Other anecdotes seem to indicate that certain issues transcend culture. Specifically, when a nursing home resident is very close to death, anyone, regardless of culture or religious background, can provide solace and support. A nursing assistant in a small Catholic facility in New Jersey told a story of caring for a Catholic resident whom she had known for a long time. "I knew she was dying, " the nursing assistant said. "I'm from a different religion--I'm Hindu, and she was Catholic. But I just took her hand, and sat with her, and I said, 'I know you are very tired now. It's okay for you to go. I will stay and hold your hand.' And then she died."
Clearly, we need to increase our sensitivity to cultural issues in nursing homes, and encourage and support endeavors such as the program conducted at the Hebrew Home for the Aged in Riverdale a few years ago to enhance cultural awareness. But what else should we consider? Perhaps most significant to individualized, compassionate resident care is the need to learn and respect each resident's unique belief system and values. Heightened awareness of our own beliefs, as well as those of our colleagues, is also important. We also need to be careful not to assume that culture explains all the views and beliefs of others. It is difficult to tease out how much of one's belief system is a function of culture, or religion, or personal experience. With respect to nursing home staff members, and particularly where treatment issues are concerned, to what degree does the philosophy of a particular discipline influence how one feels? To what degree does the overall "institutional culture" of each long-term care facility influence how its staff members think, feel, and behave?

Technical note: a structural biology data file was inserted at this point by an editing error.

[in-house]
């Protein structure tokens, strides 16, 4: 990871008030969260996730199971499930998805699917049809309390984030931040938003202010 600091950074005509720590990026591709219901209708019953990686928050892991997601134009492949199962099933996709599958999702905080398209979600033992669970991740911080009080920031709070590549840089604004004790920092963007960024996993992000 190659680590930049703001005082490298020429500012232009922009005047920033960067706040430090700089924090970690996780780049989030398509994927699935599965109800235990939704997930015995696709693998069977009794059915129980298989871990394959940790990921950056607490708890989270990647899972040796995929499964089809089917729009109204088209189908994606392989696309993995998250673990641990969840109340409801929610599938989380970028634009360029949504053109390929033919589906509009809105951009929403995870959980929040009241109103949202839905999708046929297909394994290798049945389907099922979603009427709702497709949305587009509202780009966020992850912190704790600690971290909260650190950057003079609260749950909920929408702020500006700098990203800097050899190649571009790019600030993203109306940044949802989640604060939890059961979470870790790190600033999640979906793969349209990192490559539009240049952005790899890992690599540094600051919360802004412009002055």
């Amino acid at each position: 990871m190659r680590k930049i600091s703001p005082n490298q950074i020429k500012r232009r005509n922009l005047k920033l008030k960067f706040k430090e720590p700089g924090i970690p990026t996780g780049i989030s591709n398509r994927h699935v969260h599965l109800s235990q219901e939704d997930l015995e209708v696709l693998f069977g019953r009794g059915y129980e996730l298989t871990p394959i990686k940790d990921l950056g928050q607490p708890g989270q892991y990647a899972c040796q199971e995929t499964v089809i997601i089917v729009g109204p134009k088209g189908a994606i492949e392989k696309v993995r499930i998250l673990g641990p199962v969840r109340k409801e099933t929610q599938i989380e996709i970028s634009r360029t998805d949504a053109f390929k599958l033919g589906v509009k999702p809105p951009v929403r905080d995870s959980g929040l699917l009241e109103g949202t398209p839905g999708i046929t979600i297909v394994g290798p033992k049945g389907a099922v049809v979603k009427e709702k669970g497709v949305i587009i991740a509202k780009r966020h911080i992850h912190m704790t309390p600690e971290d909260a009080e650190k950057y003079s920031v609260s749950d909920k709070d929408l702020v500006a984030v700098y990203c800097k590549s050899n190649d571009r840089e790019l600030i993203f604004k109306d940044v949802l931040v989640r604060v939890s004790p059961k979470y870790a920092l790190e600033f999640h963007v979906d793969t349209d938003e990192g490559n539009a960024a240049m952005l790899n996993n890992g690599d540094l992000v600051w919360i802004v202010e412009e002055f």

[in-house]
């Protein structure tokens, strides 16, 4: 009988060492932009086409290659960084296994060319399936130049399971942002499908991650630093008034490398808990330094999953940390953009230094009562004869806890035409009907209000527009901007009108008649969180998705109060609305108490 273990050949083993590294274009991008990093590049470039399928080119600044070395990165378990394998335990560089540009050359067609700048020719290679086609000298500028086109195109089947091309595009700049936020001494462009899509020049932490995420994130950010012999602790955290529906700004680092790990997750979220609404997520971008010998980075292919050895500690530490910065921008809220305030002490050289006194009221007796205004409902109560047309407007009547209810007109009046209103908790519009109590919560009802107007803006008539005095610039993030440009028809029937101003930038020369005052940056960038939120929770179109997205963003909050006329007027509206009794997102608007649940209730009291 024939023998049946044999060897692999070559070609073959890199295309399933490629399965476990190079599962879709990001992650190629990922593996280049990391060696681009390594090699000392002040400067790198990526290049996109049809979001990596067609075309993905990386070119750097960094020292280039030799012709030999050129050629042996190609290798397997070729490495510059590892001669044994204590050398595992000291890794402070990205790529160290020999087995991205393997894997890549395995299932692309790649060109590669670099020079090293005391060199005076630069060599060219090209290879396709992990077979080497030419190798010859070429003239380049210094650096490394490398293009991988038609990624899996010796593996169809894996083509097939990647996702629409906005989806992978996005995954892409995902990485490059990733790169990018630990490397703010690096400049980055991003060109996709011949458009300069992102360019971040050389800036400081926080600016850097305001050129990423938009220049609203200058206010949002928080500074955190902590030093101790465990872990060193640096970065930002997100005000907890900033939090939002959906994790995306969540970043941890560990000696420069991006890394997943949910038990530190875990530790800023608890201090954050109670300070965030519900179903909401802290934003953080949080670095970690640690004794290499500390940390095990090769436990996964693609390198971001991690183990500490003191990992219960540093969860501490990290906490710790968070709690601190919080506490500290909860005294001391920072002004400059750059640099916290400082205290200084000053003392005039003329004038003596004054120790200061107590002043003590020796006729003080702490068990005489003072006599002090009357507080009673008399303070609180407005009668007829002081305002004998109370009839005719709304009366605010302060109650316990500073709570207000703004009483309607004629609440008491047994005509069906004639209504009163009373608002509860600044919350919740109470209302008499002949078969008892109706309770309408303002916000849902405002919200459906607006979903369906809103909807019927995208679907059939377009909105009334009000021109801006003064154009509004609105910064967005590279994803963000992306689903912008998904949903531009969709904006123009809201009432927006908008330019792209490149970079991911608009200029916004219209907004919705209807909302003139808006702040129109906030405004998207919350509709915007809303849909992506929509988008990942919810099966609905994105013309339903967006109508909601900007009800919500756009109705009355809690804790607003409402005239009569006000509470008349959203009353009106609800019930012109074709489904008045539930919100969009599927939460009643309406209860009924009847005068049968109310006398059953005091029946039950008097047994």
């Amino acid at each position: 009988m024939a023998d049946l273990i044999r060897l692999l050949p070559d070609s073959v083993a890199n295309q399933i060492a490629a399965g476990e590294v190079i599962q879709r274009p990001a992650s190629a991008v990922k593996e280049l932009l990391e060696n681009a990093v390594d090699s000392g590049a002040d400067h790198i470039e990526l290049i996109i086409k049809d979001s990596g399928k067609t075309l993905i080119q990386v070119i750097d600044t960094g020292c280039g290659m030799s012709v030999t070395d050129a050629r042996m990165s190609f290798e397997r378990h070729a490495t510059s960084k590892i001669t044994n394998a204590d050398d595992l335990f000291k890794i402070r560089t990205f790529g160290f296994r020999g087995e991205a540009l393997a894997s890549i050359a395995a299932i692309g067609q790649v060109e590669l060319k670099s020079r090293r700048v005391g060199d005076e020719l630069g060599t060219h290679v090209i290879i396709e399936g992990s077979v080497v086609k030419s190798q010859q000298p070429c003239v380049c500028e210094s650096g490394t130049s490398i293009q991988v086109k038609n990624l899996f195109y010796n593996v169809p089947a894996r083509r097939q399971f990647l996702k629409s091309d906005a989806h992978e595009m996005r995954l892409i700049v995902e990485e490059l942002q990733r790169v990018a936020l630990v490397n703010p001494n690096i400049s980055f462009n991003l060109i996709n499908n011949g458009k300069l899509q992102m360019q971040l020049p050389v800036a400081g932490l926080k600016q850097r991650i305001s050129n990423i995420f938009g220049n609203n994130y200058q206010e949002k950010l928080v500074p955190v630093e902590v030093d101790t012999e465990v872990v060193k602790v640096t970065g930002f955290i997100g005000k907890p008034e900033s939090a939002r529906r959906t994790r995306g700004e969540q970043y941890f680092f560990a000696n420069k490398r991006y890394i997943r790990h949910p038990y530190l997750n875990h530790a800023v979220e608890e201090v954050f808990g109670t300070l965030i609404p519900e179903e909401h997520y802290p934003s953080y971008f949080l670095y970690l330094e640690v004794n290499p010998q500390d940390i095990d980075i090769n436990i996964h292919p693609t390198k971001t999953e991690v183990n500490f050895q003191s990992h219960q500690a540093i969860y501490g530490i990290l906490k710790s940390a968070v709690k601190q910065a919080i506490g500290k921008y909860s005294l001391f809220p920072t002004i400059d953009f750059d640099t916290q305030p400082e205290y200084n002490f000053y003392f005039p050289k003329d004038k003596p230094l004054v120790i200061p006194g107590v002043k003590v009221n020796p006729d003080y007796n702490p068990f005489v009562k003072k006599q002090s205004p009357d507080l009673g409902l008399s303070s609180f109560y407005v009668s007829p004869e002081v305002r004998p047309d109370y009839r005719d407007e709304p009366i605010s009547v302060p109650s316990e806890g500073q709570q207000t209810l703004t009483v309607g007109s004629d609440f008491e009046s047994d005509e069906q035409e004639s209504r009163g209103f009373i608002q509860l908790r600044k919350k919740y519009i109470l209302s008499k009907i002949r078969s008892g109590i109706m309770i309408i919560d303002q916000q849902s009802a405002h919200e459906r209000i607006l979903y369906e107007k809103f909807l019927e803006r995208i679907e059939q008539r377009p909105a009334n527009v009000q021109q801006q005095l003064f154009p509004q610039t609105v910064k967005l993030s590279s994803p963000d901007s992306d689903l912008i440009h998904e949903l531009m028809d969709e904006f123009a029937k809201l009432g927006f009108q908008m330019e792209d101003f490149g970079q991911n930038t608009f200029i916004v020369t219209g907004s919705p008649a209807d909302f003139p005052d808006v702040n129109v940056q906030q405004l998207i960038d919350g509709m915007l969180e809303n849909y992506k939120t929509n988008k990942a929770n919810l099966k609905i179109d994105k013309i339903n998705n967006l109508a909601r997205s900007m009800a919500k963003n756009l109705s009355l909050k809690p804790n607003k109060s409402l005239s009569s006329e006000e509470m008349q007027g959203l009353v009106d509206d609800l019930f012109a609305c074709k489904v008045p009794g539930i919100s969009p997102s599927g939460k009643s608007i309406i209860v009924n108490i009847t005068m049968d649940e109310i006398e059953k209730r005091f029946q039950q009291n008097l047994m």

Cultural issues are now and will remain a significant part of nursing home life, both enriching it and presenting it with challenges. The degree to which we will meet these challenges has profound implications for both quality of care where resident and families are concerned and job satisfaction for nursing home staff.
Source:Chichin, E. R. (1997). The role of culture in the nursing home: An everyday issue, an end-of-life issue. Ethics Network News, 4(3), 4-5.